New York City native Justin Cucci has spent the past couple of decades in Denver, where he operates four restaurants — Root Down, Linger, Vital Root and El Five — and also has licensed a Root Down to the operators of Denver International Airport.
He’s about to reopen his fifth restaurant, Ophelia’s Electric Soapbox, an entertainment venue that shut down at the start of the pandemic.
Cucci and his team have dubbed Ophelia’s a “gastro-brothel,” which of course it’s not really (many things in Denver are legal, but prostitution is not) because it’s in a historic building that once was a brothel and later a sex shop.
Cucci likes to honor the heritage of the buildings where he opens restaurants — Root Down was a gas station and Linger was a mortuary — so at Ophelia’s he is creating a “sex-positive” vibe with early, almost G-rated pornography posters from decades ago. It’s all very tasteful, though, said Cucci, who himself has two daughters and doesn’t want to make anyone feel uncomfortable.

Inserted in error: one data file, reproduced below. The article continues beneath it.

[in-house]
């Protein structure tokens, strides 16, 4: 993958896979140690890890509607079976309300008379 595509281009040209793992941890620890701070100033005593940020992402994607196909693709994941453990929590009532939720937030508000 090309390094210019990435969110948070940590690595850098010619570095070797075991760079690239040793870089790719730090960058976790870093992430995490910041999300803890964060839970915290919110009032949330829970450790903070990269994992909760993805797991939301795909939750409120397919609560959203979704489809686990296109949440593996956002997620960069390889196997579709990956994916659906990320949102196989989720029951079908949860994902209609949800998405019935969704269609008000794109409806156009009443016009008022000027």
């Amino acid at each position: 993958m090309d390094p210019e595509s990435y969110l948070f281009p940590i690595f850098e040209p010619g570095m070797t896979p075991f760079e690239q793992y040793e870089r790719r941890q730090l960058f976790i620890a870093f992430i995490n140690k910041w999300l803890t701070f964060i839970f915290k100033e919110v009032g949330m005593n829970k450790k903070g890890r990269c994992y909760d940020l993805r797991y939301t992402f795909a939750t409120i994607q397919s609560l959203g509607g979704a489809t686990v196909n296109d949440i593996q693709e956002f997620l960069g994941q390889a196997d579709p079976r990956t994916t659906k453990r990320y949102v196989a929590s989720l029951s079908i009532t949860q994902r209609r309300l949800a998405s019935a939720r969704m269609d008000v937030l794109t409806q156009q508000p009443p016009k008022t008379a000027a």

He’s currently booking musicians to perform at the venue while rejiggering the menu to fit the current times, with simpler dishes that are easier to execute.
Cucci discussed that process with Restaurant Hospitality, as well as his approach to reworking the menus at his other restaurants.
A musician himself — he plays the guitar and harmonica — Cucci has curated the music that’s played at all of his restaurants, and he discussed that process, too.